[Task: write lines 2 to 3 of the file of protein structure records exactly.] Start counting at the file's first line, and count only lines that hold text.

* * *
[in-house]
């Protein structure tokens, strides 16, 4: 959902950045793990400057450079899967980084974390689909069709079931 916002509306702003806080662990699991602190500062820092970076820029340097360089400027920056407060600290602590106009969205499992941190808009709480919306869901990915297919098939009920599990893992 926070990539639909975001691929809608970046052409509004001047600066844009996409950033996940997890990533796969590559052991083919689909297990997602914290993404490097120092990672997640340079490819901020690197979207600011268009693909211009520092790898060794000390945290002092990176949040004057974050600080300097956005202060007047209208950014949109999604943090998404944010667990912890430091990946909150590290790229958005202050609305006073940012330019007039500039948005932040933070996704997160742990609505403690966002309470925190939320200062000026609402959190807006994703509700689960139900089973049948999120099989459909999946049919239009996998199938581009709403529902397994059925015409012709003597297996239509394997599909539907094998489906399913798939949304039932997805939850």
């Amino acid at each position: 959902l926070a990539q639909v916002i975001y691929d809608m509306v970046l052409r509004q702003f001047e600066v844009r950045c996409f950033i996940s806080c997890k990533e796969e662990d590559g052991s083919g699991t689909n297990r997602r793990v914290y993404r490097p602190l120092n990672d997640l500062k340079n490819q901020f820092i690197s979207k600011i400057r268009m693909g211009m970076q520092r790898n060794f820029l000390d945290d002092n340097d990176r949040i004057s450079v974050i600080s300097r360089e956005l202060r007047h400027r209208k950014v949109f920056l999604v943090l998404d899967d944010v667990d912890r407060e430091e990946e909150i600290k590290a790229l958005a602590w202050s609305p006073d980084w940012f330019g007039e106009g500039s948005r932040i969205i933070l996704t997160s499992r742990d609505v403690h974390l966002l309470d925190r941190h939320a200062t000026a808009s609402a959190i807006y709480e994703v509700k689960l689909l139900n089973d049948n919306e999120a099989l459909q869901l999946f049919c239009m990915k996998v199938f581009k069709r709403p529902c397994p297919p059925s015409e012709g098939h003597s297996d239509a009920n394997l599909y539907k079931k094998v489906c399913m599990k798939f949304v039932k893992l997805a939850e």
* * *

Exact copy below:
């Protein structure tokens, strides 16, 4: 959902950045793990400057450079899967980084974390689909069709079931 916002509306702003806080662990699991602190500062820092970076820029340097360089400027920056407060600290602590106009969205499992941190808009709480919306869901990915297919098939009920599990893992 926070990539639909975001691929809608970046052409509004001047600066844009996409950033996940997890990533796969590559052991083919689909297990997602914290993404490097120092990672997640340079490819901020690197979207600011268009693909211009520092790898060794000390945290002092990176949040004057974050600080300097956005202060007047209208950014949109999604943090998404944010667990912890430091990946909150590290790229958005202050609305006073940012330019007039500039948005932040933070996704997160742990609505403690966002309470925190939320200062000026609402959190807006994703509700689960139900089973049948999120099989459909999946049919239009996998199938581009709403529902397994059925015409012709003597297996239509394997599909539907094998489906399913798939949304039932997805939850």
């Amino acid at each position: 959902l926070a990539q639909v916002i975001y691929d809608m509306v970046l052409r509004q702003f001047e600066v844009r950045c996409f950033i996940s806080c997890k990533e796969e662990d590559g052991s083919g699991t689909n297990r997602r793990v914290y993404r490097p602190l120092n990672d997640l500062k340079n490819q901020f820092i690197s979207k600011i400057r268009m693909g211009m970076q520092r790898n060794f820029l000390d945290d002092n340097d990176r949040i004057s450079v974050i600080s300097r360089e956005l202060r007047h400027r209208k950014v949109f920056l999604v943090l998404d899967d944010v667990d912890r407060e430091e990946e909150i600290k590290a790229l958005a602590w202050s609305p006073d980084w940012f330019g007039e106009g500039s948005r932040i969205i933070l996704t997160s499992r742990d609505v403690h974390l966002l309470d925190r941190h939320a200062t000026a808009s609402a959190i807006y709480e994703v509700k689960l689909l139900n089973d049948n919306e999120a099989l459909q869901l999946f049919c239009m990915k996998v199938f581009k069709r709403p529902c397994p297919p059925s015409e012709g098939h003597s297996d239509a009920n394997l599909y539907k079931k094998v489906c399913m599990k798939f949304v039932k893992l997805a939850e």